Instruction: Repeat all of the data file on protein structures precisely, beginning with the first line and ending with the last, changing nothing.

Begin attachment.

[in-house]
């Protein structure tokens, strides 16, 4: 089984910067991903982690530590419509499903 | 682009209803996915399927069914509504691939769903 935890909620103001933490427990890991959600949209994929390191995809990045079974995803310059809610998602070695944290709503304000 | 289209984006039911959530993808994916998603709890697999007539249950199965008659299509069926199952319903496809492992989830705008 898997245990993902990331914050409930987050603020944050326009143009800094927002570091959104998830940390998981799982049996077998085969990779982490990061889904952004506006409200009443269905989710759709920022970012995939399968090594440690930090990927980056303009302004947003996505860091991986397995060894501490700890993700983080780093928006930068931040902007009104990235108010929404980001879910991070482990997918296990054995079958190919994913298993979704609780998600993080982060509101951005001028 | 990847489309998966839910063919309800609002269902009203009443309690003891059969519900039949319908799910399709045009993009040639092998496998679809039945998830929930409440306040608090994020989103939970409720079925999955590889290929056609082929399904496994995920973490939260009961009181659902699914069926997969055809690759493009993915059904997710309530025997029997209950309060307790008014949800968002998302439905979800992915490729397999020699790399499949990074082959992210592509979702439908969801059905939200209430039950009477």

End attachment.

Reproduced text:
[in-house]
């Protein structure tokens, strides 16, 4: 089984910067991903982690530590419509499903 | 682009209803996915399927069914509504691939769903 935890909620103001933490427990890991959600949209994929390191995809990045079974995803310059809610998602070695944290709503304000 | 289209984006039911959530993808994916998603709890697999007539249950199965008659299509069926199952319903496809492992989830705008 898997245990993902990331914050409930987050603020944050326009143009800094927002570091959104998830940390998981799982049996077998085969990779982490990061889904952004506006409200009443269905989710759709920022970012995939399968090594440690930090990927980056303009302004947003996505860091991986397995060894501490700890993700983080780093928006930068931040902007009104990235108010929404980001879910991070482990997918296990054995079958190919994913298993979704609780998600993080982060509101951005001028 | 990847489309998966839910063919309800609002269902009203009443309690003891059969519900039949319908799910399709045009993009040639092998496998679809039945998830929930409440306040608090994020989103939970409720079925999955590889290929056609082929399904496994995920973490939260009961009181659902699914069926997969055809690759493009993915059904997710309530025997029997209950309060307790008014949800968002998302439905979800992915490729397999020699790399499949990074082959992210592509979702439908969801059905939200209430039950009477």